Lowe's (NYSE:LOW) always seems to be playing second fiddle to its primary rival in the home improvement retail sector, Home Depot (NYSE:HD). Indeed, over the trailing one and three year periods, Lowe's stock appreciation has lagged behind not only its larger competitor but also the S&P 500 index. And the company's first-quarter results, which sent the stock price spiraling down more than 10%, certainly didn't help.
In Q1, total sales rose to $17.7 billion, a 2.2% increase year over year, and adjusted earnings per share (EPS) grew to $1.22, a similarly tepid 2.5% increase year-over-year. The good news is that comparable store sales rose 3.5%.
While that's not nearly as strong as investors would like to see, in a quarter marred by bad weather and commodity price fluctuations, it was actually a full percentage point better than what Home Depot experienced in the first three months of the year. Let's take a closer look at the quarter to see what spooked investors and caused shares to fall.
Bad news first
The bad news is that while sales increased, so did Lowe's cost of goods, sending the company's gross margin down from over 33% to 31.5%. (Home Depot's gross margin, by contrast, held steady in the quarter.) To hear CEO Marvin Ellison describe it, this drop in gross margin was primarily caused by two things: legacy software that does not provide good visibility to the company's pricing ecosystem and large personnel turnover among the company's executive ranks.
The legacy software was apparently incapable of recognizing price increases from vendors and notifying Lowe's management to raise prices correspondingly, so the price increases could be passed on to consumers. With this outdated software, Ellison said that executives had to view "multiple systems and numerous reports" to fully understand pricing changes and the impact they would have on the home improvement retailer's gross margin.
What's more, Ellison has replaced 11 of 13 merchandising vice presidents in the past six months. While Ellison maintained the turnover was necessary to put the right talent in place for the future, the change only served to further limit visibility in the present. In the company's conference call, Ellison said:
As we transition from legacy merchants to new merchants, there was much more disruption in Q1 than we anticipated, and this disruption was primarily driven by a lack of visibility in our pricing ecosystem. ... Based on the ... really limited system visibility, we could not quickly analyze and offset these cost increases with appropriate pricing action. Our challenges with pricing tools and processes aren't new to Lowe's. However, we did not anticipate the impact of fully communicated cost increases, significant organizational changes with 11 new merchandising VPs and legacy ineffective pricing tools and processes.
A work in progress
So what is Lowe's doing to correct these problems? Ellison says the company is changing its pricing and point-of-sale systems, which will "streamline who can affect costs and pricing changes in sequence those pricing actions to prioritize those that have the greatest impact to gross margin." The goal is to create a more efficient process to systematically prioritize pricing changes to offset cost pressures.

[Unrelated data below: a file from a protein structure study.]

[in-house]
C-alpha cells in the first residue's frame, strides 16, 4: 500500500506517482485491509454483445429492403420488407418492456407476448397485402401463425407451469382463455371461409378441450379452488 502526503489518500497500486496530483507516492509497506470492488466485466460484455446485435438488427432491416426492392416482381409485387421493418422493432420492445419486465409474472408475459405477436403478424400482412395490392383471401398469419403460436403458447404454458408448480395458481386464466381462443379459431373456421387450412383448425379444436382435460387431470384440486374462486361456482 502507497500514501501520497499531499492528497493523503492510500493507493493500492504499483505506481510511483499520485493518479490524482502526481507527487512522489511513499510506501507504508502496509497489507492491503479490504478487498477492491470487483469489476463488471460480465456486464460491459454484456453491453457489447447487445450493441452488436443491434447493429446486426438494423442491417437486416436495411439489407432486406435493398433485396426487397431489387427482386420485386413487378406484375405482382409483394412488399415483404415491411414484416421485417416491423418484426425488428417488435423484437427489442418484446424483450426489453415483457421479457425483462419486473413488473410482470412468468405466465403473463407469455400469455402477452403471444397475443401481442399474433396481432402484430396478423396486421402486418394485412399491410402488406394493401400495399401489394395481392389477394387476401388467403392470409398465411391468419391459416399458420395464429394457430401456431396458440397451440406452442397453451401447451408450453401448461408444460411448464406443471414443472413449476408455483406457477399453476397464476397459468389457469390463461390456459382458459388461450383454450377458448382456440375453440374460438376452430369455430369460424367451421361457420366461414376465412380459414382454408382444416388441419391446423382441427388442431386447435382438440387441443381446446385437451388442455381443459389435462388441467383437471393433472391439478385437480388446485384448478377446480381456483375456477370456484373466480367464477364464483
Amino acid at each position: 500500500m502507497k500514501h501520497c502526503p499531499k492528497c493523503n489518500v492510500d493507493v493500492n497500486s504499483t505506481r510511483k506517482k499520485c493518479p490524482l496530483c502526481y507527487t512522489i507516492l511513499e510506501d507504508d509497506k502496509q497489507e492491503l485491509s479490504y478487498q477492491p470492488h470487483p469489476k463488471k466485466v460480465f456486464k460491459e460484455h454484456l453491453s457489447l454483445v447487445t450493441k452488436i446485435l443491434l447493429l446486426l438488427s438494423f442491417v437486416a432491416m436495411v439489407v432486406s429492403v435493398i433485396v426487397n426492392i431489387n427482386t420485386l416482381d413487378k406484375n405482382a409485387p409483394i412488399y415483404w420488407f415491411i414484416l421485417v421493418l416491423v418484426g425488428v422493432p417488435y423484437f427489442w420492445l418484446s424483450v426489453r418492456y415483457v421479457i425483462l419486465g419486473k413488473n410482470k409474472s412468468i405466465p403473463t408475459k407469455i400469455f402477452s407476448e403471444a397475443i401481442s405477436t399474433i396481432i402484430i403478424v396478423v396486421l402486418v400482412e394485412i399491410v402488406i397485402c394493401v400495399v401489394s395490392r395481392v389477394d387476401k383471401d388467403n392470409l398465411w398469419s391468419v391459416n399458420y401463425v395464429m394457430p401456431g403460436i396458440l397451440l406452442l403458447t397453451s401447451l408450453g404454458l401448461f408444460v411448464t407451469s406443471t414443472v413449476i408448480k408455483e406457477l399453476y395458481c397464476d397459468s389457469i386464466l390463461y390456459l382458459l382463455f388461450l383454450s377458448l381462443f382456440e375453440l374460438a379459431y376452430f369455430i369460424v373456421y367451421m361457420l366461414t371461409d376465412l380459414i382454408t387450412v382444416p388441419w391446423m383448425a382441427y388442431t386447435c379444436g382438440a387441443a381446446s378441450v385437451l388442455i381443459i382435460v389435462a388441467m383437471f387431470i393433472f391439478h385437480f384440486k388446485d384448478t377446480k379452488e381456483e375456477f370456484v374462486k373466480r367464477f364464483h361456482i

Ellison also pointed to Lowe's recent acquisition of the Retail Analytics platform from Boomerang Commerce, which will be integrated into Lowe's pricing management system, increasing its intelligence and agility. Lowe's CIO Seemantini Godbole said the acquisition will help the company leverage data quickly and effectively.
Finally, Ellison said that he accepts that changing so many of the merchandising VPs was disruptive and may have hurt the quarter's results, but steadfastly believes it was in the company's best long-term interests. Some of the replacements, Ellison added, have 30 to 40 years of experience in their category and are already identifying additional issues the company needs to resolve.
A new low for Lowe's?
Lowe's is fortunate it does not operate in a retail sector more susceptible to online disruption. Many of the issues it is working to resolve are simply table stakes for running a successful retail operation in 2019. For years, it has been obvious Lowe's is not keeping up with Home Depot in its technological efforts, including its online sales efforts, digital channel marketing, and outreach to "Pro" customers, which includes general contractors, handymen, and maintenance staff. That Lowe's cannot even use its system to appropriately control pricing shows how far behind it is on this front.
The good news for Lowe's is that it is not too late to get back in the game. The home improvement retail sector is dominated by the two giants and somewhat insulated from e-commerce competitors, due to the difficulty in shipping heavy materials such as drywall and lumber. Despite all its struggles, the company is still showing positive sales growth and remains immensely profitable. For investors willing to take a long-term view, the company might yet prove to be a good value at a forward P/E ratio of about 17.4. While it could prove to be a bumpy ride, Ellison does seem to have a turnaround plan to get the company to where it needs to be.
The problem with investing in Lowe's remains that Home Depot's shares are available at a forward P/E ratio of about 20, just a slight premium to Lowe's stock price. Until Lowe's turnaround is showing more fruits of success or it's available at a steeper discount, I believe Home Depot is still the superior investment.